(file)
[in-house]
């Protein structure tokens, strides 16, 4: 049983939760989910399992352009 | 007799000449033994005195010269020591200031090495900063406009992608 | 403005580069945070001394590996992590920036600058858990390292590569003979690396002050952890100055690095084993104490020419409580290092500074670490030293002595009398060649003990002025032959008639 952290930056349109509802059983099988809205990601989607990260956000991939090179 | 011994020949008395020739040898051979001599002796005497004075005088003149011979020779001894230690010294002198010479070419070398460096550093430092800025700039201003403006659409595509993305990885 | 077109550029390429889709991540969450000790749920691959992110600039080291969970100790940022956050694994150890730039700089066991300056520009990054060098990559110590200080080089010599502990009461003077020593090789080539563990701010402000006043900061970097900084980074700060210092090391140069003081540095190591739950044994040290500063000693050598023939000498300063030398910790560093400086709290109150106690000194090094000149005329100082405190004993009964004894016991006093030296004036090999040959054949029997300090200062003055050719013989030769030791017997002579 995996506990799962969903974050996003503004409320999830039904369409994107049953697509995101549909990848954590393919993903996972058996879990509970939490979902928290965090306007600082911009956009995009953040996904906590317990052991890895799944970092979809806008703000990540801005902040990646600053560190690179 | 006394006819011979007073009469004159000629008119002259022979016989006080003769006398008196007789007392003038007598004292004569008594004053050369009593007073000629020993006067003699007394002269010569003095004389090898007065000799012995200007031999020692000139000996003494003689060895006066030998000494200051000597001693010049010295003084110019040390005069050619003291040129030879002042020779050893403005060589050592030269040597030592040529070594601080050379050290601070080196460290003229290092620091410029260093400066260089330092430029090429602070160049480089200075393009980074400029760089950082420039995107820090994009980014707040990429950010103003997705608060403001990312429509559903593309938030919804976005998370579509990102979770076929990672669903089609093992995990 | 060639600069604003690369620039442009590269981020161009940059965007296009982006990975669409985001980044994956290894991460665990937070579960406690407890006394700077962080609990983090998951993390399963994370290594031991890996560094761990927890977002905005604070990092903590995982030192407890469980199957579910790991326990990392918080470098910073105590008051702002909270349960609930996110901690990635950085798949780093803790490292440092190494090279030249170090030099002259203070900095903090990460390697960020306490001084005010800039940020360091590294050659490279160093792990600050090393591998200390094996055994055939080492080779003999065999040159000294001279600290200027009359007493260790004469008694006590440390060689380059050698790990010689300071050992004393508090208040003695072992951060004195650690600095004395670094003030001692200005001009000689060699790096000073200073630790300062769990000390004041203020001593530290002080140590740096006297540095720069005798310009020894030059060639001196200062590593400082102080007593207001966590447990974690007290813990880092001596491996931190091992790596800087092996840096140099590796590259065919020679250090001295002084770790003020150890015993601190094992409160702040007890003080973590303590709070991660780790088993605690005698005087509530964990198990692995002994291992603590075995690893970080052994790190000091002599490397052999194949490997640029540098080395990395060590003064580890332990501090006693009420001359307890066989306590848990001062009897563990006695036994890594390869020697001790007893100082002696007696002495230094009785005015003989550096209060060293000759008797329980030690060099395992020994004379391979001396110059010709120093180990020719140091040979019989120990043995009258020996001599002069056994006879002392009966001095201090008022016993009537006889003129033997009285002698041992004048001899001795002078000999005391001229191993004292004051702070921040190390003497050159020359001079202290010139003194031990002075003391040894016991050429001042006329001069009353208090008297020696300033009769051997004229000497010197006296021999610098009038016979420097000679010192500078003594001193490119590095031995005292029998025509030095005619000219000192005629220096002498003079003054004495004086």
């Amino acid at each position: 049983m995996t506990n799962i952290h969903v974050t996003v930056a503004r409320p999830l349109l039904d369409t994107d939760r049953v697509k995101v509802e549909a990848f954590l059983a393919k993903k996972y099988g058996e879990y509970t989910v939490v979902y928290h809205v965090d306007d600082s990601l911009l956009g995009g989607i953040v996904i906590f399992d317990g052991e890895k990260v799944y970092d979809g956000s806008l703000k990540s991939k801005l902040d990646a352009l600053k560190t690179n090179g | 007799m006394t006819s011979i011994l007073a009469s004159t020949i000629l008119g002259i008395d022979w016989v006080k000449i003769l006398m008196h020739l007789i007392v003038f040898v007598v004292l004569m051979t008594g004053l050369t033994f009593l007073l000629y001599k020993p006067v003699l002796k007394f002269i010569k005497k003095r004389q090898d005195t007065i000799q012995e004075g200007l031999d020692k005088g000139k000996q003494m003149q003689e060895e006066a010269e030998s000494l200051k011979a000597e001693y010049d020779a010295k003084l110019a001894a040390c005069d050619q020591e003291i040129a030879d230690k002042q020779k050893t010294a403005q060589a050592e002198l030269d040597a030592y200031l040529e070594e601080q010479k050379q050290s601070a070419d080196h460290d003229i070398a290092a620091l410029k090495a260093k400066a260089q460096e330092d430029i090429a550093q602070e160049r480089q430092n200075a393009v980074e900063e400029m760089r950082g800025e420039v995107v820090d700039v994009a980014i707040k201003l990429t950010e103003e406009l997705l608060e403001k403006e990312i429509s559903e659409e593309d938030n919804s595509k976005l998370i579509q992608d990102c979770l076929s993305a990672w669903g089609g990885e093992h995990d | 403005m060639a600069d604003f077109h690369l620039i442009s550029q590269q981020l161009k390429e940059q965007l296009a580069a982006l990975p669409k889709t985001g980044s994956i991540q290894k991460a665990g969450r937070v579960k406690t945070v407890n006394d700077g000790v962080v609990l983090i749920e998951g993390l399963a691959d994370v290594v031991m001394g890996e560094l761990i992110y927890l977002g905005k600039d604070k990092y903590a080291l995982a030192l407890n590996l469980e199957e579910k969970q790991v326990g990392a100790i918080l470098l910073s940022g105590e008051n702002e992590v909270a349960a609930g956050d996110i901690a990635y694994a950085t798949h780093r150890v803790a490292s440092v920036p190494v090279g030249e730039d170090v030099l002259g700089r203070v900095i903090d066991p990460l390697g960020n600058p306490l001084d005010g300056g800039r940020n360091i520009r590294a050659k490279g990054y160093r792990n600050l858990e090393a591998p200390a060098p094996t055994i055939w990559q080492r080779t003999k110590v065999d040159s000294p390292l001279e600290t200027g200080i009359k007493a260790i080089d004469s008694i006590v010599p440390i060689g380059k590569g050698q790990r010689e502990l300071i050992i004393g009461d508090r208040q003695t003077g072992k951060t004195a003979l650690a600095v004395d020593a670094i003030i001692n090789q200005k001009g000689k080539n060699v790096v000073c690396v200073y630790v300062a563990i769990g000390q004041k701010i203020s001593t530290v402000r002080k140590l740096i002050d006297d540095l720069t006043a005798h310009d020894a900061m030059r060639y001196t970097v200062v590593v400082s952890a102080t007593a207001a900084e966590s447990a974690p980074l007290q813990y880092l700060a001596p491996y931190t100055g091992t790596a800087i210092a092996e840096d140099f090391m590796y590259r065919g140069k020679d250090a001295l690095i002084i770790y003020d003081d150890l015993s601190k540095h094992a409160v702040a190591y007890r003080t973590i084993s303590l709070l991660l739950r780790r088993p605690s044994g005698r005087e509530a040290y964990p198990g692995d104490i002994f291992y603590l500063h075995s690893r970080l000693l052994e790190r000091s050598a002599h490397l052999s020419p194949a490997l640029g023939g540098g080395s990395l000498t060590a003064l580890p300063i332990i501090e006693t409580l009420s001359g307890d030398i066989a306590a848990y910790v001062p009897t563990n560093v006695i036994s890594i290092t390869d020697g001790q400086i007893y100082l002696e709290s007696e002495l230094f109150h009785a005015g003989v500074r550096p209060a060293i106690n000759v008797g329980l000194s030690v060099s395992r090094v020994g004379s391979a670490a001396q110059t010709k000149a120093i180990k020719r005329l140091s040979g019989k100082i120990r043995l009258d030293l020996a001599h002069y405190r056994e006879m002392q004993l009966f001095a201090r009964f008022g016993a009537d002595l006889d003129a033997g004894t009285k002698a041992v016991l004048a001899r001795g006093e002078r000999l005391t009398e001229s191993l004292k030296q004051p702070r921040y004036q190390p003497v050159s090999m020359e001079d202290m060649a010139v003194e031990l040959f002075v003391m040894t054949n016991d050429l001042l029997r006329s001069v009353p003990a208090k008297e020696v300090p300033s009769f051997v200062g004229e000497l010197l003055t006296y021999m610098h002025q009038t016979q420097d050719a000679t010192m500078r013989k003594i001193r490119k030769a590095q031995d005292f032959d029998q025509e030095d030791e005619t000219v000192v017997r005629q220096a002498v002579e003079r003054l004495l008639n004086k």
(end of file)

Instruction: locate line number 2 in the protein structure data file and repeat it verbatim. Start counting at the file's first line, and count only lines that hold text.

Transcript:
């Protein structure tokens, strides 16, 4: 049983939760989910399992352009 | 007799000449033994005195010269020591200031090495900063406009992608 | 403005580069945070001394590996992590920036600058858990390292590569003979690396002050952890100055690095084993104490020419409580290092500074670490030293002595009398060649003990002025032959008639 952290930056349109509802059983099988809205990601989607990260956000991939090179 | 011994020949008395020739040898051979001599002796005497004075005088003149011979020779001894230690010294002198010479070419070398460096550093430092800025700039201003403006659409595509993305990885 | 077109550029390429889709991540969450000790749920691959992110600039080291969970100790940022956050694994150890730039700089066991300056520009990054060098990559110590200080080089010599502990009461003077020593090789080539563990701010402000006043900061970097900084980074700060210092090391140069003081540095190591739950044994040290500063000693050598023939000498300063030398910790560093400086709290109150106690000194090094000149005329100082405190004993009964004894016991006093030296004036090999040959054949029997300090200062003055050719013989030769030791017997002579 995996506990799962969903974050996003503004409320999830039904369409994107049953697509995101549909990848954590393919993903996972058996879990509970939490979902928290965090306007600082911009956009995009953040996904906590317990052991890895799944970092979809806008703000990540801005902040990646600053560190690179 | 006394006819011979007073009469004159000629008119002259022979016989006080003769006398008196007789007392003038007598004292004569008594004053050369009593007073000629020993006067003699007394002269010569003095004389090898007065000799012995200007031999020692000139000996003494003689060895006066030998000494200051000597001693010049010295003084110019040390005069050619003291040129030879002042020779050893403005060589050592030269040597030592040529070594601080050379050290601070080196460290003229290092620091410029260093400066260089330092430029090429602070160049480089200075393009980074400029760089950082420039995107820090994009980014707040990429950010103003997705608060403001990312429509559903593309938030919804976005998370579509990102979770076929990672669903089609093992995990 | 060639600069604003690369620039442009590269981020161009940059965007296009982006990975669409985001980044994956290894991460665990937070579960406690407890006394700077962080609990983090998951993390399963994370290594031991890996560094761990927890977002905005604070990092903590995982030192407890469980199957579910790991326990990392918080470098910073105590008051702002909270349960609930996110901690990635950085798949780093803790490292440092190494090279030249170090030099002259203070900095903090990460390697960020306490001084005010800039940020360091590294050659490279160093792990600050090393591998200390094996055994055939080492080779003999065999040159000294001279600290200027009359007493260790004469008694006590440390060689380059050698790990010689300071050992004393508090208040003695072992951060004195650690600095004395670094003030001692200005001009000689060699790096000073200073630790300062769990000390004041203020001593530290002080140590740096006297540095720069005798310009020894030059060639001196200062590593400082102080007593207001966590447990974690007290813990880092001596491996931190091992790596800087092996840096140099590796590259065919020679250090001295002084770790003020150890015993601190094992409160702040007890003080973590303590709070991660780790088993605690005698005087509530964990198990692995002994291992603590075995690893970080052994790190000091002599490397052999194949490997640029540098080395990395060590003064580890332990501090006693009420001359307890066989306590848990001062009897563990006695036994890594390869020697001790007893100082002696007696002495230094009785005015003989550096209060060293000759008797329980030690060099395992020994004379391979001396110059010709120093180990020719140091040979019989120990043995009258020996001599002069056994006879002392009966001095201090008022016993009537006889003129033997009285002698041992004048001899001795002078000999005391001229191993004292004051702070921040190390003497050159020359001079202290010139003194031990002075003391040894016991050429001042006329001069009353208090008297020696300033009769051997004229000497010197006296021999610098009038016979420097000679010192500078003594001193490119590095031995005292029998025509030095005619000219000192005629220096002498003079003054004495004086």